From Army to Artist: The Stewart Hill Q&A
We caught up with Stewart recently here…
You talk very candidly about your injuries and the effect it had you and on those around you; the challenges with depression during your recovery. How long did it take mentally to get to where you are now?
For the first year after my injury, I was positive about my recovery as I did not understand the impact of the brain injury on my life: do a few press ups, go for some runs, get fit again, and all would be well. I did not notice the problems with my brain until I experienced difficulties. If you’re missing a leg, you know immediately you cannot walk, but there is nothing explicit if you’re missing part of the brain.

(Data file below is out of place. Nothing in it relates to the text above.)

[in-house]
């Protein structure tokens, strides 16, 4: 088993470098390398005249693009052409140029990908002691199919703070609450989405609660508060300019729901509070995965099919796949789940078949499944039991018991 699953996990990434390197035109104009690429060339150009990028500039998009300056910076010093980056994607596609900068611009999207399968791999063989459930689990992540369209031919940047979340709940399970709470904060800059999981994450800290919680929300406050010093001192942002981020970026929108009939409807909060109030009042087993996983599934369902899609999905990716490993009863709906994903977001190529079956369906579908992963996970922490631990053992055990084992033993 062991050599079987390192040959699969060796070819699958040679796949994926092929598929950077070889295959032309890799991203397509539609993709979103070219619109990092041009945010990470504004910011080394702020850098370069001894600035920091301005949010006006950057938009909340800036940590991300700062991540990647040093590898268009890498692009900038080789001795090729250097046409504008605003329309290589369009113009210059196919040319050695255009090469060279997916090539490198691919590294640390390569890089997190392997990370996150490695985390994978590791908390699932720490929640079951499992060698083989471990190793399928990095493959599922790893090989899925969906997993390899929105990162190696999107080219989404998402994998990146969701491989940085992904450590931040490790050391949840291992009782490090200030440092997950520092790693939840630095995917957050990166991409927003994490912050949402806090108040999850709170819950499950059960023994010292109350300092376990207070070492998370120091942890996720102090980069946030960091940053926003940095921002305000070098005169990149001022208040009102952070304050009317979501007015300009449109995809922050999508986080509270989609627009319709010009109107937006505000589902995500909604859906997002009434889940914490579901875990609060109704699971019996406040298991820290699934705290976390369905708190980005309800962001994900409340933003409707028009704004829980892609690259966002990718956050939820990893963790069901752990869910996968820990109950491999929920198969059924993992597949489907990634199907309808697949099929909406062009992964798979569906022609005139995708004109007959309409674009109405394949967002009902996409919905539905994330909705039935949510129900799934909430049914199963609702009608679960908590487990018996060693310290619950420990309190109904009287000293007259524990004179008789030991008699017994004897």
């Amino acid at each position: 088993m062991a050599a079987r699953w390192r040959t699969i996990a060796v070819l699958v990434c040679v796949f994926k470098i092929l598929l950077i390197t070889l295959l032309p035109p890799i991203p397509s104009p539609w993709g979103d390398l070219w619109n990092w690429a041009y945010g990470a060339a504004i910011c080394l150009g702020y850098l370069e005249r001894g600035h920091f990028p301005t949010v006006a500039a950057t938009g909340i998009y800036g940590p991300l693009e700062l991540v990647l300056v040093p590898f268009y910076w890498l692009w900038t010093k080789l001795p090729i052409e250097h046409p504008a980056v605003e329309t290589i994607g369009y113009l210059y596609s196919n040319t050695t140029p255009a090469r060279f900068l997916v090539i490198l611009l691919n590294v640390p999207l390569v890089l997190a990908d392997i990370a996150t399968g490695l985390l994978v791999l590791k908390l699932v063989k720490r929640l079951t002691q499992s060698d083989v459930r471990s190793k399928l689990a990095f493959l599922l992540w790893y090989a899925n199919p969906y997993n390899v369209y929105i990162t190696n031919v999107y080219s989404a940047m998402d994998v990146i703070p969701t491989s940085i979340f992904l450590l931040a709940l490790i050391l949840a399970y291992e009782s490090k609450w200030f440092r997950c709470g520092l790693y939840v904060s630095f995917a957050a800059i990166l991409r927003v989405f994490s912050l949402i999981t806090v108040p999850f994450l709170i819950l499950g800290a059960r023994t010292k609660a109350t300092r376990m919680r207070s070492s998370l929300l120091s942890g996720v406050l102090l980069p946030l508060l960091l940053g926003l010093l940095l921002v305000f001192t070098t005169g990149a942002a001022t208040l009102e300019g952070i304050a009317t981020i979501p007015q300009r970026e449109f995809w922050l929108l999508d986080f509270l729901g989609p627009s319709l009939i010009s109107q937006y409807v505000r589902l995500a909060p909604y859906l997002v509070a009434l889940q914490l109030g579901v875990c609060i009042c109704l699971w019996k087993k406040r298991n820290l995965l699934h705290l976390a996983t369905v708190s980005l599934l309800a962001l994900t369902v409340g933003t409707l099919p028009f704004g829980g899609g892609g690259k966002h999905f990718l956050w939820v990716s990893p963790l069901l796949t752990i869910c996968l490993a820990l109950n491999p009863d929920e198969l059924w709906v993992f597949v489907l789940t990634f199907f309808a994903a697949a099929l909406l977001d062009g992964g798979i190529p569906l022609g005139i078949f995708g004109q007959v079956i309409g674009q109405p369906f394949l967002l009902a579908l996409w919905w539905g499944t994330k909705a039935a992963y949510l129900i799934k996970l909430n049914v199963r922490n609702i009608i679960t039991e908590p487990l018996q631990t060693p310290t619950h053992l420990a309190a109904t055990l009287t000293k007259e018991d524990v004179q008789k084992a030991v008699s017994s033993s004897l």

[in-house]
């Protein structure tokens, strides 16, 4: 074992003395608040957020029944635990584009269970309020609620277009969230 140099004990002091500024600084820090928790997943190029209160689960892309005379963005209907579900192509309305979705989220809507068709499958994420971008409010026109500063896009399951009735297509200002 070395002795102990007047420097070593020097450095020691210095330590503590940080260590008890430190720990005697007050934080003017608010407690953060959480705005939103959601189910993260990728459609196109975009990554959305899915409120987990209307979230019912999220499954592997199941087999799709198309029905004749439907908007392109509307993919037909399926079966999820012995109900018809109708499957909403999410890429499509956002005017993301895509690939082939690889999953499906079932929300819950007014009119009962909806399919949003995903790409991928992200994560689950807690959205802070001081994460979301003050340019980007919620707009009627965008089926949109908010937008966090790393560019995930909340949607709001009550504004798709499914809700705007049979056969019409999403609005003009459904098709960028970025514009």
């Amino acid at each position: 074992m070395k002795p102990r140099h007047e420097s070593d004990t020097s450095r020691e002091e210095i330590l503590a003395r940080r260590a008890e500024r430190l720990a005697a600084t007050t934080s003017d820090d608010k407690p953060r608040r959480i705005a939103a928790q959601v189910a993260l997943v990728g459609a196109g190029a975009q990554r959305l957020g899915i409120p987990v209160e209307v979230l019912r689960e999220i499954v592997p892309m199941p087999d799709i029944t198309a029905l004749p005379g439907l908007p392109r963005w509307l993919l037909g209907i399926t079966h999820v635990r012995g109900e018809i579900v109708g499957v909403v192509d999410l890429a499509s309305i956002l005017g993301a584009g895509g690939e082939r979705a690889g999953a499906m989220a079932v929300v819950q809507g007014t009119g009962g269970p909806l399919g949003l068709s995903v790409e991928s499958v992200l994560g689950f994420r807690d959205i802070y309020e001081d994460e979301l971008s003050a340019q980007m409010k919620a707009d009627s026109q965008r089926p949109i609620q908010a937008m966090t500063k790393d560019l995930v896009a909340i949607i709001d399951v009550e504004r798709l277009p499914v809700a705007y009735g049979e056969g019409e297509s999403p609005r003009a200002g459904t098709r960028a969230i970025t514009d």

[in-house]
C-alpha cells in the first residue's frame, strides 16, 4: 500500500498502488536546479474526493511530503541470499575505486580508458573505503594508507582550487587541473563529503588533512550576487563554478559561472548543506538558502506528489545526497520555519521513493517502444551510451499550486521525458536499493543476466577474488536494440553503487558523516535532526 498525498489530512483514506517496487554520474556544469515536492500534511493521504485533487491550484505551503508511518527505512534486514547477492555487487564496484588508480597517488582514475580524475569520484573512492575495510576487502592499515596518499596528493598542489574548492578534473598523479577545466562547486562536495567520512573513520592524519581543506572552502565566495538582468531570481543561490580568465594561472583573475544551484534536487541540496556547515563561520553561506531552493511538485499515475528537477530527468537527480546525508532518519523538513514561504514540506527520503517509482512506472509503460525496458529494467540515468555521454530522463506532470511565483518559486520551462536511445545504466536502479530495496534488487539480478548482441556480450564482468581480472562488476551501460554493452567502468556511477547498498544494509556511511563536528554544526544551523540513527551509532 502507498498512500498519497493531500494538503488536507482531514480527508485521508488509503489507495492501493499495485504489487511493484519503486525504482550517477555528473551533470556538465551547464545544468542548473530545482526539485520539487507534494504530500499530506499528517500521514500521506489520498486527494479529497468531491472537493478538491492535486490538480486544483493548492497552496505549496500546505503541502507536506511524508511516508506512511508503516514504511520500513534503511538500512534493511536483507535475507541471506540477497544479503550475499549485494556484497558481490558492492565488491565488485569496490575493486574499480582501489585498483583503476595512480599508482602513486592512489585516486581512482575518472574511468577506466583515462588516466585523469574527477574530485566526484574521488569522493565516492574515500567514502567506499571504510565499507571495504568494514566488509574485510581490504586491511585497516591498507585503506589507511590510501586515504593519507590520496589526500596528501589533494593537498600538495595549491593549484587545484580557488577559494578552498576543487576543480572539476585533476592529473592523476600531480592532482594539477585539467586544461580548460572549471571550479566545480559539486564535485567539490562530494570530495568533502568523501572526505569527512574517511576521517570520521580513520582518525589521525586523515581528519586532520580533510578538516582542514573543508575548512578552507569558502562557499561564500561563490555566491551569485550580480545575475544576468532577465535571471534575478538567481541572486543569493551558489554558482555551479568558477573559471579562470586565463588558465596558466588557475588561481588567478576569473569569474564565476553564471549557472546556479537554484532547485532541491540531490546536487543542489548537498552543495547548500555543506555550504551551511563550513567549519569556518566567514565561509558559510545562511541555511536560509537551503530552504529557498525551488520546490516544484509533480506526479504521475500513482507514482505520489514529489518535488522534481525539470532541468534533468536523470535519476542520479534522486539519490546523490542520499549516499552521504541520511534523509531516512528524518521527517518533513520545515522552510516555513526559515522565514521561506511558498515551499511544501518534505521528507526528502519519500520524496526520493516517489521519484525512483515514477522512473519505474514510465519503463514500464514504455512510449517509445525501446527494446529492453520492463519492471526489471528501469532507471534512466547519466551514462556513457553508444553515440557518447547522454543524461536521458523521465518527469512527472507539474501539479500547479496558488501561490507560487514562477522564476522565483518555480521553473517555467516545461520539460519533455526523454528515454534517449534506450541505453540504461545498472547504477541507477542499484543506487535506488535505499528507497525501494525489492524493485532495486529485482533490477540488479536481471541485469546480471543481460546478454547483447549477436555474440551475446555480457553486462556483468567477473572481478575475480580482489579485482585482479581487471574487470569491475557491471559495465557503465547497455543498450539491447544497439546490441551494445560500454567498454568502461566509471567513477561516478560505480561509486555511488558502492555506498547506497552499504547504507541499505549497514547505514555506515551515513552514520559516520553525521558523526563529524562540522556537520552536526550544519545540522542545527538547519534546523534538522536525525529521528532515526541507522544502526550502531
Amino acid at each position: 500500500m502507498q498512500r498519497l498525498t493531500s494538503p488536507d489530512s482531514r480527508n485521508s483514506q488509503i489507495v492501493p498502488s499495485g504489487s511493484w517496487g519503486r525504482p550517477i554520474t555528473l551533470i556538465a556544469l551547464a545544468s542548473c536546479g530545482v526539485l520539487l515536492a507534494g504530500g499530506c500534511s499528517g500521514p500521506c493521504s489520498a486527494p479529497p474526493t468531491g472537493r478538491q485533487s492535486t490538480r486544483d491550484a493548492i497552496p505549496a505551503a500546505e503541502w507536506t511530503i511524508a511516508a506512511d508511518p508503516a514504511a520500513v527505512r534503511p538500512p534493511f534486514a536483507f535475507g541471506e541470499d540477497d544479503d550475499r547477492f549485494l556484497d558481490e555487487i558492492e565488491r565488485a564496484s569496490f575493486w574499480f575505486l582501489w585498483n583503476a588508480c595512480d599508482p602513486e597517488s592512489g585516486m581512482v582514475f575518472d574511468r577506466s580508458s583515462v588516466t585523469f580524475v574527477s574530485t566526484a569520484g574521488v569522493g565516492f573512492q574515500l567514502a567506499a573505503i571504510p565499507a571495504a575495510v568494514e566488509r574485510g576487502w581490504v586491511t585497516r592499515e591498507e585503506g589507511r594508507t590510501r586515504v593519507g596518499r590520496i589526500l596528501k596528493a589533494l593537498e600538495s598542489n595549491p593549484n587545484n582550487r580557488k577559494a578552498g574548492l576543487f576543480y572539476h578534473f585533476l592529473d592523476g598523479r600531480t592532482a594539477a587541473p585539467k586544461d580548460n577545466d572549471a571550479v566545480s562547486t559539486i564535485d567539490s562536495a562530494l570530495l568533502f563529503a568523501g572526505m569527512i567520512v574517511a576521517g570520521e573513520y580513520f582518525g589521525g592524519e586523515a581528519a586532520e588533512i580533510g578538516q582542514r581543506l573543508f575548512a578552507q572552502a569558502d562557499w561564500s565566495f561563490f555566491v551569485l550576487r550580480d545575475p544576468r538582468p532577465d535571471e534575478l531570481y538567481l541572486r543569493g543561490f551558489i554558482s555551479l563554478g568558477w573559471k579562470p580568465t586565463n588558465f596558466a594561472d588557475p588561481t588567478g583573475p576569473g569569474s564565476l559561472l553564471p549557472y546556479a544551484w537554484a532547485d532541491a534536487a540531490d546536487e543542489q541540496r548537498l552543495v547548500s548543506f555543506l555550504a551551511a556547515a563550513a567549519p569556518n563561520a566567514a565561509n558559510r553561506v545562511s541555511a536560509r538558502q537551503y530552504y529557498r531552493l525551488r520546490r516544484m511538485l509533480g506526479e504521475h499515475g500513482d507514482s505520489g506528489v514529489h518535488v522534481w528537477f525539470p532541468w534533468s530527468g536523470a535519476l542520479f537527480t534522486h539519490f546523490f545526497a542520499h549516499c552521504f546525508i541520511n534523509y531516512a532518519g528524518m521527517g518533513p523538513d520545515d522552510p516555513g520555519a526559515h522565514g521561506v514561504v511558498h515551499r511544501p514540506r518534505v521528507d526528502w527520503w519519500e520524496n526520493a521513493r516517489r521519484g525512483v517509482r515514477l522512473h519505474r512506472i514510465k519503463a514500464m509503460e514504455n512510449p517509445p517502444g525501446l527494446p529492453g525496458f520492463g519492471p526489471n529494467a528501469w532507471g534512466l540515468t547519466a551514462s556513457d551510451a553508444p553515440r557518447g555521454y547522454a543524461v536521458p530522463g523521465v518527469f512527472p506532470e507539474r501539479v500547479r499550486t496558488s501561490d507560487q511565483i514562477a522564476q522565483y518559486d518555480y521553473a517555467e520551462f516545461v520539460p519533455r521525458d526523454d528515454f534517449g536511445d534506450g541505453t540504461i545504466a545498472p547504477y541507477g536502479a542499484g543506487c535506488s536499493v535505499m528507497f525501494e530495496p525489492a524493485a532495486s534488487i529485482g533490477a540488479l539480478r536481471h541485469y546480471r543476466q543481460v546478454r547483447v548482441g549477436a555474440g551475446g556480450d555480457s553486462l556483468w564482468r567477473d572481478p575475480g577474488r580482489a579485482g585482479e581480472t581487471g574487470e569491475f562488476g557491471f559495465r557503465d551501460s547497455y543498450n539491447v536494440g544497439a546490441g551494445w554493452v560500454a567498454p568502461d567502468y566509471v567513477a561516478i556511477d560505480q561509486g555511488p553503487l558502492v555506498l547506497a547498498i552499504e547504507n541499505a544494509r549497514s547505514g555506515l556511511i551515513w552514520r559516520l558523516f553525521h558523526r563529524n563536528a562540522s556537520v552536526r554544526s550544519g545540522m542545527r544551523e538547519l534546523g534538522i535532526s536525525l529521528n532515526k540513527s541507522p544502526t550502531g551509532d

My mood continued to drop the more I realised I could not match what I was able to do before – I was exhausted every time I used my brain. Reluctantly, I admitted to my therapist that I needed anti-depressants (the term depression was anathema to me), but I became more depressed over the next couple of years as I discovered more of my new limitations.
It was not until 2013/14, some 4-5 years later, that I began to improve my mood and my perceived quality of life.
You’ve said that you changed your views on depression from being a weakness (before the accident) and just being a case of ‘pulling yourself together’ to understanding it as a very real and personal issue. Having witnessed both viewpoints, what do you think the obstacles are to the stigma around depression being lifted?
It’s as simple as the expectation that a ‘man’ should not be depressed. I was the strong one in my family, I had a role in protecting my family, could not be the one who was struggling mentally. Being in the military compounded this view; the culture that depression is a weakness and one should just ‘get a grip’. Dare I write it, but the main stigma is that it’s not manly to be depressed, it’s not what men do…supposedly.